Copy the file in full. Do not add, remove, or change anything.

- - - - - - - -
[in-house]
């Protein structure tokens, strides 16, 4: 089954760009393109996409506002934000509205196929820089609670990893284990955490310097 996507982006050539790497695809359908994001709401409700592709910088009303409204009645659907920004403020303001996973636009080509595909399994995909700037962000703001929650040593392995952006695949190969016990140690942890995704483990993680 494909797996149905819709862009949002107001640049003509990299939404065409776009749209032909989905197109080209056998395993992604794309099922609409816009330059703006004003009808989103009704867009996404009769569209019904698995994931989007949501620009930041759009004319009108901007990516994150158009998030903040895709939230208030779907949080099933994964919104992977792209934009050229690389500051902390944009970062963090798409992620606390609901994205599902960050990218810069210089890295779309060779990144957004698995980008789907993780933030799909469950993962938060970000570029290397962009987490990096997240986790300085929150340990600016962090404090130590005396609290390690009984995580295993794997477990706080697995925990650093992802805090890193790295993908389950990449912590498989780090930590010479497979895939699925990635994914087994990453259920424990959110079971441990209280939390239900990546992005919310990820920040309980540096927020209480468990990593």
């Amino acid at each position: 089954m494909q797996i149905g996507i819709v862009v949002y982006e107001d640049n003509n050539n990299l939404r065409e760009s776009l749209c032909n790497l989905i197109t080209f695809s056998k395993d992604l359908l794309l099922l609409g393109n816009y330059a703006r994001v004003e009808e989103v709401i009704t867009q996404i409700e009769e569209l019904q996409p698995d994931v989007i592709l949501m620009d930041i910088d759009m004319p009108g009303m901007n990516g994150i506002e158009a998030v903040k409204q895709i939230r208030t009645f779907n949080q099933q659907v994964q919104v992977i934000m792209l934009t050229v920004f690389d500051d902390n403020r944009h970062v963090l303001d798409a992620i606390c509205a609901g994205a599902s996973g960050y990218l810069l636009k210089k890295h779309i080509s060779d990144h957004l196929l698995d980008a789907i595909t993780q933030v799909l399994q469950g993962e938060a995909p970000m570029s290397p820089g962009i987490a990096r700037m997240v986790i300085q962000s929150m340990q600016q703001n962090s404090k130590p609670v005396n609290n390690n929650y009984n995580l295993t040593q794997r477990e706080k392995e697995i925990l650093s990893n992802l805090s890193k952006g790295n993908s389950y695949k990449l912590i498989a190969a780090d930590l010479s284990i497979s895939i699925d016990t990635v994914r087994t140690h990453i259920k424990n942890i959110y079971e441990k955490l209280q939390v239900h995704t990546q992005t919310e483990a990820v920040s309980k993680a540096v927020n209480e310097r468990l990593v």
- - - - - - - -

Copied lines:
[in-house]
């Protein structure tokens, strides 16, 4: 089954760009393109996409506002934000509205196929820089609670990893284990955490310097 996507982006050539790497695809359908994001709401409700592709910088009303409204009645659907920004403020303001996973636009080509595909399994995909700037962000703001929650040593392995952006695949190969016990140690942890995704483990993680 494909797996149905819709862009949002107001640049003509990299939404065409776009749209032909989905197109080209056998395993992604794309099922609409816009330059703006004003009808989103009704867009996404009769569209019904698995994931989007949501620009930041759009004319009108901007990516994150158009998030903040895709939230208030779907949080099933994964919104992977792209934009050229690389500051902390944009970062963090798409992620606390609901994205599902960050990218810069210089890295779309060779990144957004698995980008789907993780933030799909469950993962938060970000570029290397962009987490990096997240986790300085929150340990600016962090404090130590005396609290390690009984995580295993794997477990706080697995925990650093992802805090890193790295993908389950990449912590498989780090930590010479497979895939699925990635994914087994990453259920424990959110079971441990209280939390239900990546992005919310990820920040309980540096927020209480468990990593």
């Amino acid at each position: 089954m494909q797996i149905g996507i819709v862009v949002y982006e107001d640049n003509n050539n990299l939404r065409e760009s776009l749209c032909n790497l989905i197109t080209f695809s056998k395993d992604l359908l794309l099922l609409g393109n816009y330059a703006r994001v004003e009808e989103v709401i009704t867009q996404i409700e009769e569209l019904q996409p698995d994931v989007i592709l949501m620009d930041i910088d759009m004319p009108g009303m901007n990516g994150i506002e158009a998030v903040k409204q895709i939230r208030t009645f779907n949080q099933q659907v994964q919104v992977i934000m792209l934009t050229v920004f690389d500051d902390n403020r944009h970062v963090l303001d798409a992620i606390c509205a609901g994205a599902s996973g960050y990218l810069l636009k210089k890295h779309i080509s060779d990144h957004l196929l698995d980008a789907i595909t993780q933030v799909l399994q469950g993962e938060a995909p970000m570029s290397p820089g962009i987490a990096r700037m997240v986790i300085q962000s929150m340990q600016q703001n962090s404090k130590p609670v005396n609290n390690n929650y009984n995580l295993t040593q794997r477990e706080k392995e697995i925990l650093s990893n992802l805090s890193k952006g790295n993908s389950y695949k990449l912590i498989a190969a780090d930590l010479s284990i497979s895939i699925d016990t990635v994914r087994t140690h990453i259920k424990n942890i959110y079971e441990k955490l209280q939390v239900h995704t990546q992005t919310e483990a990820v920040s309980k993680a540096v927020n209480e310097r468990l990593v």